Two Yrs After: Chibok Girls Still In Diaspora

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The Chief Executive Officer of Murtala Muhammed Foundation  (mmf), Mrs Aisha Muhammed-Oyebode (2nd left), addressing some of the  parents of abducted Chibok Girls at a meeting with them in Chibok  Borno State on Monday.
The Chief Executive Officer of Murtala Muhammed Foundation (mmf), Mrs Aisha Muhammed-Oyebode (2nd left), addressing some of the parents of abducted Chibok Girls at a meeting with them in Chibok Borno State on
Monday.

Exactly two years ago,
April 14, 2014 to be precise, Nigerians were greeted with yet another news of terror.  This time, mass abduction of secondary school girls from a government school in Chibok town, Nigeria.
The news of the abduction of close to 300 girls from just one school could not have been considered real in a hurry even though it turned out to be real. Hopes were high that such number of children could not just be whisked away without concrete effort from the government to track down the abductors, rescue the abductees and probably bring the abductors to book.
With efforts credited to the past administration of former President Goodluck Jonathan, to have been made to ensure the return of the girls, it is quite surprising that today, the world could still be marking April 14 without these girls.
To say that a matter that attracted the world’s attention, the United States of America, France and even the Soviet Union not excluding Israel is such that is today still shrawded in mystery is highly incredulous.
Apart from some notable international concerns, among which was the visit of Malala Yousatzai, an international advocate for girls right to education in July 2014, in which she charged former President Goodluck to “bring back our girls.” a group headed by a former Minister of Education, Dr Oby Ezekwesili, kept the candle for the search of the where about of these girls on, as they stood still at the Eagle Square, Lagos, Nigeria, day and night reminding Nigerian leaders of the need to place great premium on the search for the girls.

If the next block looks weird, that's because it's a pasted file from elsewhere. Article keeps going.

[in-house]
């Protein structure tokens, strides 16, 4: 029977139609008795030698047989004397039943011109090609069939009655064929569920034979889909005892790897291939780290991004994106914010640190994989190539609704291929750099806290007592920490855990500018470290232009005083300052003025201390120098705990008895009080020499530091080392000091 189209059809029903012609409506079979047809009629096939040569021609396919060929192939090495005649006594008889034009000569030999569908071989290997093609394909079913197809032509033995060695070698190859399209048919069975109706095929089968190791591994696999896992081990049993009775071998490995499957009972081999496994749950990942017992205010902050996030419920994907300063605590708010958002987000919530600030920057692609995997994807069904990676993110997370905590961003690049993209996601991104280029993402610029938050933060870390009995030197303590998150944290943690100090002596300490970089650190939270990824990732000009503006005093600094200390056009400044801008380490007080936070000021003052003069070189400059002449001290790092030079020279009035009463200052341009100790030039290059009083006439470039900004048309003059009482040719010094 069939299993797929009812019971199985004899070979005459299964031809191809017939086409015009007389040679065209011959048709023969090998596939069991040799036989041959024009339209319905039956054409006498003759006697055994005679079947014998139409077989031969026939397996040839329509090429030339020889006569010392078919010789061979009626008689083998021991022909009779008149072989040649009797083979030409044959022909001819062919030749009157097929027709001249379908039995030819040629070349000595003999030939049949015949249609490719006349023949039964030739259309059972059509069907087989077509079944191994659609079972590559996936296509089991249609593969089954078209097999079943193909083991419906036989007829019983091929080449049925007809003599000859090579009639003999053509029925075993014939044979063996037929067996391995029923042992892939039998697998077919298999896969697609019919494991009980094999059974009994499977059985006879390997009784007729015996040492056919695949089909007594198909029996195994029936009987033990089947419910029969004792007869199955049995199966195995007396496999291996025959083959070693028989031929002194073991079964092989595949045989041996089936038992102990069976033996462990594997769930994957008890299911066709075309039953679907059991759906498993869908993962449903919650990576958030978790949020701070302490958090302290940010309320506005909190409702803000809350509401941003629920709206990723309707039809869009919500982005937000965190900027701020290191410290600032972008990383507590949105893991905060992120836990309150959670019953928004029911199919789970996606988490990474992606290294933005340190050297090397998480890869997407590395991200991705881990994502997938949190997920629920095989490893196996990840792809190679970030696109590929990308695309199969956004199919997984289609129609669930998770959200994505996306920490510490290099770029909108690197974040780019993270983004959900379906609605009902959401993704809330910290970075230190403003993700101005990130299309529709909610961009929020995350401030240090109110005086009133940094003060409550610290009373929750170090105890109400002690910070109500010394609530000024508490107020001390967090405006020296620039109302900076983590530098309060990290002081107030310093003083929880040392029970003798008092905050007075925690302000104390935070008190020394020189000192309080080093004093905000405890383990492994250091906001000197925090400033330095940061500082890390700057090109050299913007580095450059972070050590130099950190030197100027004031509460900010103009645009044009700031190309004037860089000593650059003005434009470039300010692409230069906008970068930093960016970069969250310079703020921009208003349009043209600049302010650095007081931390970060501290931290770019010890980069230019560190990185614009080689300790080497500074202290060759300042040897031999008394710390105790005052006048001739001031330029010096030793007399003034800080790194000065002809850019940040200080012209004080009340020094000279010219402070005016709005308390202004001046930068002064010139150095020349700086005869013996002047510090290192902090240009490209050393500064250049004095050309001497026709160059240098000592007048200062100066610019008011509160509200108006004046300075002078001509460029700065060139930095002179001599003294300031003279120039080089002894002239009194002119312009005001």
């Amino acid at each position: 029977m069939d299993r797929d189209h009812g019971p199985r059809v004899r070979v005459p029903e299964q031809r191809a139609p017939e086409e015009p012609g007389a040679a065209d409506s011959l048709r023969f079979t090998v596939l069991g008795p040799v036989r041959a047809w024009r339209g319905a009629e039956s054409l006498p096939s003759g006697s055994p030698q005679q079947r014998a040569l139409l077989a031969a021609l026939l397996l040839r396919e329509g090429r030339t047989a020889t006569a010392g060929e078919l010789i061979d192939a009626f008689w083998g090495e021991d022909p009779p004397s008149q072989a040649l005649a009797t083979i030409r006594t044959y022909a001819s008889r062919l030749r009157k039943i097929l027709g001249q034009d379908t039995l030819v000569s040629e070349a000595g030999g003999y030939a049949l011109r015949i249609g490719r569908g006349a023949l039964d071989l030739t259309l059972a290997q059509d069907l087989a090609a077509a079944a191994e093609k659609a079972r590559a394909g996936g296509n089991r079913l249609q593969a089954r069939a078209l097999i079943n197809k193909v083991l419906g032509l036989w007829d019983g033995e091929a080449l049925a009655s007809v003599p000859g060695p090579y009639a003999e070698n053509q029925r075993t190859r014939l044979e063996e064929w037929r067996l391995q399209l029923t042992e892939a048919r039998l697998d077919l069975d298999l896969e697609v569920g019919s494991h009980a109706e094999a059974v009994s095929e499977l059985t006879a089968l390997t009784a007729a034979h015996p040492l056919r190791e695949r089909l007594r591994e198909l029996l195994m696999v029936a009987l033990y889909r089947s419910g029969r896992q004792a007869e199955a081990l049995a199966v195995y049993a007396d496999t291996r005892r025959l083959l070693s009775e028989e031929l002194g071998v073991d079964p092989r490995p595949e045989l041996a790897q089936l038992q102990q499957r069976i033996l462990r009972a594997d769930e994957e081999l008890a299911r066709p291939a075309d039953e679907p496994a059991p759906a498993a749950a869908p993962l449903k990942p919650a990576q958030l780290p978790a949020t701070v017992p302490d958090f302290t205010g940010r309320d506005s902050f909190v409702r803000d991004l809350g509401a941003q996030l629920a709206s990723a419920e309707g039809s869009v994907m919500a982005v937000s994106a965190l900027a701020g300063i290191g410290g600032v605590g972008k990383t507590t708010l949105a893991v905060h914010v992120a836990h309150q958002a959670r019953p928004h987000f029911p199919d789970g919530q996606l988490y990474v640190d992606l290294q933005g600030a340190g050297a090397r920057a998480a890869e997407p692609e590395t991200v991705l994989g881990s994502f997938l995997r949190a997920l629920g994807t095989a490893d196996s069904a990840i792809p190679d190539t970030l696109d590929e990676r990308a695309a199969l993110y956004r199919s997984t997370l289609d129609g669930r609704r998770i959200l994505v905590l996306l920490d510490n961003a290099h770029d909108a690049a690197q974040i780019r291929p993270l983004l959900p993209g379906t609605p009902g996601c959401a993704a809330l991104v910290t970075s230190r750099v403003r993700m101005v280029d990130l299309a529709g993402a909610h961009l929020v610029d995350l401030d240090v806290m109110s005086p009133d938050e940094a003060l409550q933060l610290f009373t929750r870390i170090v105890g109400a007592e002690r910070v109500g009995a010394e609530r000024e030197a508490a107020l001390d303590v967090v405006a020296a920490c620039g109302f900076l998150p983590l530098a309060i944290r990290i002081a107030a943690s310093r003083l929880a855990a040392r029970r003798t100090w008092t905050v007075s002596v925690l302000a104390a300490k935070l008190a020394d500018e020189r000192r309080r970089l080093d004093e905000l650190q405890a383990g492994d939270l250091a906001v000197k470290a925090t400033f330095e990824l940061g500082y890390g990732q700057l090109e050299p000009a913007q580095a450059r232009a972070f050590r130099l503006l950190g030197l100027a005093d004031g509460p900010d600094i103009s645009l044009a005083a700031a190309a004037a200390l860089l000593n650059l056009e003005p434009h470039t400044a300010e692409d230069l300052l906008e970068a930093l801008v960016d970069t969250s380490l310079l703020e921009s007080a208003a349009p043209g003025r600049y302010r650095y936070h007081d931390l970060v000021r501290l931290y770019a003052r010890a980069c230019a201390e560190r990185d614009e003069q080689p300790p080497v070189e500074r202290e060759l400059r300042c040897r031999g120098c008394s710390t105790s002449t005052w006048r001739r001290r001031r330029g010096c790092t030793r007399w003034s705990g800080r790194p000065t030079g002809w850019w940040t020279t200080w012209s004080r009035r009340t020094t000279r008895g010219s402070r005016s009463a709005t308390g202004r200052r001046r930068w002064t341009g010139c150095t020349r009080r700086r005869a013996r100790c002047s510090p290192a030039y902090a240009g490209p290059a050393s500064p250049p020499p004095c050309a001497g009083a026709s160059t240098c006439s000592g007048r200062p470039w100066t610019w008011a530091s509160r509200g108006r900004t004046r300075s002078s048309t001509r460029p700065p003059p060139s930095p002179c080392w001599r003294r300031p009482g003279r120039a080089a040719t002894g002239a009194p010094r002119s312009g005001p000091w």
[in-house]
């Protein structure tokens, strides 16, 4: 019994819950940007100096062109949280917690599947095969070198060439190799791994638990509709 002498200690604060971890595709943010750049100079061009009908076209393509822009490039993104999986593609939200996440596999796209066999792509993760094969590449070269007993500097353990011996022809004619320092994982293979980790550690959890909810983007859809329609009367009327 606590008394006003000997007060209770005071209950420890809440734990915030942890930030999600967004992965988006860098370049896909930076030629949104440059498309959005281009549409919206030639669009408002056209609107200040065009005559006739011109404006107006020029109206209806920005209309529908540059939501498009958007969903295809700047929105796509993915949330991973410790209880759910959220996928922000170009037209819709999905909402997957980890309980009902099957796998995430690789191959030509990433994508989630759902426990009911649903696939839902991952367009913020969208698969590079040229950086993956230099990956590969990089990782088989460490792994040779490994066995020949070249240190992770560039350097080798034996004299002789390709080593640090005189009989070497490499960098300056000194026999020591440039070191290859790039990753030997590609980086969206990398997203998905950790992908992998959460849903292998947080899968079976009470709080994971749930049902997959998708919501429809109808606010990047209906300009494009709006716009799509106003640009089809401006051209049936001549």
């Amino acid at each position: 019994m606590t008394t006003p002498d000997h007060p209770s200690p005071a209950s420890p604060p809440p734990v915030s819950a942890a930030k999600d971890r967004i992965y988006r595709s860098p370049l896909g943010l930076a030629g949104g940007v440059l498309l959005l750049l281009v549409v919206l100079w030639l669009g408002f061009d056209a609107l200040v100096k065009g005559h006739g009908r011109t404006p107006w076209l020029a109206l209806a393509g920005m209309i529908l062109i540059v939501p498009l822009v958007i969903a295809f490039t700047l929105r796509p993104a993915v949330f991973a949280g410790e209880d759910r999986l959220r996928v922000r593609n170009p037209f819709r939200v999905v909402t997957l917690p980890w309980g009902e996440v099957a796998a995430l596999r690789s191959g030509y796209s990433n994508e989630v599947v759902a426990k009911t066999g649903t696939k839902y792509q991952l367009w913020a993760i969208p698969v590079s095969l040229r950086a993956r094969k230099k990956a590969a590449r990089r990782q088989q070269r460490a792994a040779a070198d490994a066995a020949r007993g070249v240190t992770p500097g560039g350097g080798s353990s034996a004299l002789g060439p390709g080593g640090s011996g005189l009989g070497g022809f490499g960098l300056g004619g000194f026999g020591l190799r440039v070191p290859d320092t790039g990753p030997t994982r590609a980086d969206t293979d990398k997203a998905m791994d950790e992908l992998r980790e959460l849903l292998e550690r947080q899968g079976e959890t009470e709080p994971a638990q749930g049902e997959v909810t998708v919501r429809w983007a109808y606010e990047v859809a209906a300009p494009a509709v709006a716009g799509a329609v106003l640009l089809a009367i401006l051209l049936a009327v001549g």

Although varying interpretations may have been adduced to the resilience of the “Bring Back Our Girls” group at insisting that nothing else took the precedence of the country’s governance than a genuine search for the abducted girls, it is on record that their daily, unrelenting assembly was remarkable in not only keeping the government on its toes as regarding the need to rescue the abducted children and quiz out their abductors, but provided rallying platform for the Christians and Muslims to unite for once and pray.
All the same, if the effort of the past president who could neither speak the tongue of the terrorists nor share in their worship could not salvage the situation, there was high hope in the present leadership, headed by President Muhammadu Buhari, with all the cultural and religious advantages he had over the former to deliver, a major reason for which many gave him their mandate.
Unfortunately, close to one year into the new administration of Nigeria, the realisation of the dream of bringing back our girls seems to remain a far-cry even though in December, 2015, President Buhari informed Nigerians that Boko Haram had ‘technically’ been defeated, whatever that may mean.
It must be clearly stated that apart from the trauma of being forcefully separated from the children on the part of the parents and from the family, on the part of the children, we cannot fight the rising spate of female bombers as long as these girls remain in the custody of their abductors, as they have devised a tactics of turning kidnapped girls into suicide fighters. “More than hundred women and girls have been used in suicide bombing orchestrated by Boko Haam since the summer of 2014,” the Long War Journal reports.

 

Sylvia ThankGod-Amadi